How to Ensure Your Family’s Thanksgiving Is Tooth-Friendly

November 4, 2021

Filed under: Uncategorized — drmattson @ 7:27 pm
thanksgiving foods on table

Laying on the couch during the holidays with family in town, eating decadent meals. It’s impossible to be healthy when November rolls around each year, right?

Wrong. It may not always be easy to make wise decisions with foods and beverages during Thanksgiving and throughout the holiday season, but it’s certainly possible. Keep reading to get some tips from your dentist in Owings Mills about how to have a healthy Thanksgiving.

Try to Eat at Certain Times

It can be healthier to eat small meals throughout the day, depending on who you ask, but that also requires more maintenance on your teeth. If you aren’t brushing after every snack session, you are constantly exposing your teeth and gums to plaque-producing substances. On turkey day, try to target 1-2 more instances where you will eat something in addition to the main meal in the afternoon or evening.

Be Cautious of Foods with Hard Textures or Sharp Edges

There’s no such thing as too much negative publicity for plaque, but sometimes a food item can be dangerous based simply on its potential to cut your mouth. Look out for the danger zone with hard candy, nuts, chips, and turkey bones just to name a few. Just be careful when biting and chewing so that your gums don’t get stabbed or something hard doesn’t get stuck in your teeth, dentures, or braces. You should always floss daily in the evening, but there is no rule saying you can’t add a flossing session or two when you get food particles lingering after a meal.

Pass on Sticky Foods When Possible

Marshmallows, candied pecans, and even lemon bars – depending on family preferences – can add deliciousness to the Thanksgiving menu, but while your taste buds are cheering, your enamel is cowering. These items are packed with sugar and leave your teeth with a sticky residue that is liable to linger and produce plaque buildup. The problem with plaque is that it is a gateway to tooth decay, cavities, gum disease, and other oral undesirables.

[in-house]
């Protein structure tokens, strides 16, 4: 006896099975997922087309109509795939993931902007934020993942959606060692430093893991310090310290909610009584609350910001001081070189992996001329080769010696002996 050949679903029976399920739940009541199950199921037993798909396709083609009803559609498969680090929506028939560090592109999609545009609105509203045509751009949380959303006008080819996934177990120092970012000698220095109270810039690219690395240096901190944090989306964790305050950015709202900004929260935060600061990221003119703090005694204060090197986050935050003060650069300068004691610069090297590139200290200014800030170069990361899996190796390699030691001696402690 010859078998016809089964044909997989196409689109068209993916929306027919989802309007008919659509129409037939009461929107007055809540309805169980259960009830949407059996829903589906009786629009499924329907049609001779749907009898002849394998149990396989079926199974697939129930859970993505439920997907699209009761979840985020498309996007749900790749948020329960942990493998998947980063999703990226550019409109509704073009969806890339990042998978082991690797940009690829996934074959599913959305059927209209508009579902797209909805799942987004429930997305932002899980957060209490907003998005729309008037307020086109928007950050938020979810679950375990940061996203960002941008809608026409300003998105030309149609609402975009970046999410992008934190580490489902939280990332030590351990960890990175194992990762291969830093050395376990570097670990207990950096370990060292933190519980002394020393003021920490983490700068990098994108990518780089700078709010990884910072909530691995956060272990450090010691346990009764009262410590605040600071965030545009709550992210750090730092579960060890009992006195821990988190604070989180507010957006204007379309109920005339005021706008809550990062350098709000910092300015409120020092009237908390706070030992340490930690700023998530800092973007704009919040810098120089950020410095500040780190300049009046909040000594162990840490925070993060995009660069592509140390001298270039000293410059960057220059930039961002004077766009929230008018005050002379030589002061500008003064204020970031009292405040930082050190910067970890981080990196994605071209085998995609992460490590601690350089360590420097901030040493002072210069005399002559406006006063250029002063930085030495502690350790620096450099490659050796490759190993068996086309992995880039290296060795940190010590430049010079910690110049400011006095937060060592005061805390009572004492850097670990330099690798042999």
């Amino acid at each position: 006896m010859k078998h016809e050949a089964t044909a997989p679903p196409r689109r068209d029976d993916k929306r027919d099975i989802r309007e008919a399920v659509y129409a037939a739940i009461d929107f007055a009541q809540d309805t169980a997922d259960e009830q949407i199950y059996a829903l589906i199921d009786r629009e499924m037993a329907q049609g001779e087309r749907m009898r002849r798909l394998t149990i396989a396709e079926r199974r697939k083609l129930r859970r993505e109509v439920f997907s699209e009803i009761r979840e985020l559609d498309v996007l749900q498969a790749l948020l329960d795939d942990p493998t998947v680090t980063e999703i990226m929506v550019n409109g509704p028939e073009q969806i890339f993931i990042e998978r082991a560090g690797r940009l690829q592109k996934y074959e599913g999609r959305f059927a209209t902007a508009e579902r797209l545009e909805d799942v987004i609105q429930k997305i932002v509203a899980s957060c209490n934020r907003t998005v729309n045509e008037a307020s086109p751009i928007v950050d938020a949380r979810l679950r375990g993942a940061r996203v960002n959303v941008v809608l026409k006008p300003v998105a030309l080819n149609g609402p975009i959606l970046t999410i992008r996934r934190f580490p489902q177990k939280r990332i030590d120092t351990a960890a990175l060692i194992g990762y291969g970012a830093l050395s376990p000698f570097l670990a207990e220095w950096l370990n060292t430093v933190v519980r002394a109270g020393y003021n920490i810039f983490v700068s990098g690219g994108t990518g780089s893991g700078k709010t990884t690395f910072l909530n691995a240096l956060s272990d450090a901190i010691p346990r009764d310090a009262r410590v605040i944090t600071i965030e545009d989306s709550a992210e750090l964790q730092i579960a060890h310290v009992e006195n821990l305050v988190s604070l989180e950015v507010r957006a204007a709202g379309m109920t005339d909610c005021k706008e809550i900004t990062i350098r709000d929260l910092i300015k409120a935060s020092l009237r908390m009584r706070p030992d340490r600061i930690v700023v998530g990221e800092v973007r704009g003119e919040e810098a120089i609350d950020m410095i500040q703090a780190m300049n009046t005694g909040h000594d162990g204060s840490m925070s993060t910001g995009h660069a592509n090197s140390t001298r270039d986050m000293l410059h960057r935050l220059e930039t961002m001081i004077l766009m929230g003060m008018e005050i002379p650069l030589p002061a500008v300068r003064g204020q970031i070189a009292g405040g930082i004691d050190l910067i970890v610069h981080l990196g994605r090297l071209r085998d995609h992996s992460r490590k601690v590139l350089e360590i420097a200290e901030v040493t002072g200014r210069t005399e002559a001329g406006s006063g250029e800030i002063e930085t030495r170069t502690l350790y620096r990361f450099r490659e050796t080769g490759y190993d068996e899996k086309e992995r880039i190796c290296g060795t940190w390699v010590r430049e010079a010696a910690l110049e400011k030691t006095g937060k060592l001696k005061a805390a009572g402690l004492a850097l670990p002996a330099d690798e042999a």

Be Careful About Your Drink Selection

Many adults indulge in red wine on Thanksgiving, while apple juice may be all the rage at the kids’ table. Though tasty, drinks like these are high in acidity to elevate the risk for your enamel. Sugary or alcoholic drinks also cause dry mouth, which is an issue considering your saliva is normally hard at work to keep your teeth and gums clean. Try to drink water throughout the day to keep dry mouth at bay.

Keep Tabs on Your Sugar Intake

The problem with sugar, at least regarding your oral health, is when it lingers in your mouth. It feeds bacteria that produce harmful acids that hurt your enamel. Obviously, most desserts are going to be an issue in this regard, but don’t let cranberry sauce sneak under your radar either. Reducing your sugar intake or implementing brushing and flossing throughout the day are both doing your teeth major favors.

There are plenty of things to steal your attention during a major occasion like Thanksgiving but try to stay diligent about your oral health. Your teeth will be hoping you introduce them to some glasses of water throughout the day and visit the bathroom a few times for brushing in between enjoying all the delicious dishes!

About the Author

Dr. Monica Mattson earned her dental degree from Case Western Reserve University and she worked hard to provide dental services during her eight years in the Navy. She has been recognized by Pierre Fauchard Academy for trust, outstanding leadership, integrity, and interpersonal communicational skills. Dr. Mattson, licensed in Maryland and Florida, is a member of the American Dental Association. Considering she once repaired a boat motor with a nickel and a piece of bubble gum on a stranded Naval vessel, Dr. Mattson is probably able to safely navigate the perils of Thanksgiving cuisine for her teeth, even if it takes discipline at times. After the holidays are through, she can help you start the New Year off right with a dental cleaning and exam. Just visit her website or call (443) 394-2273.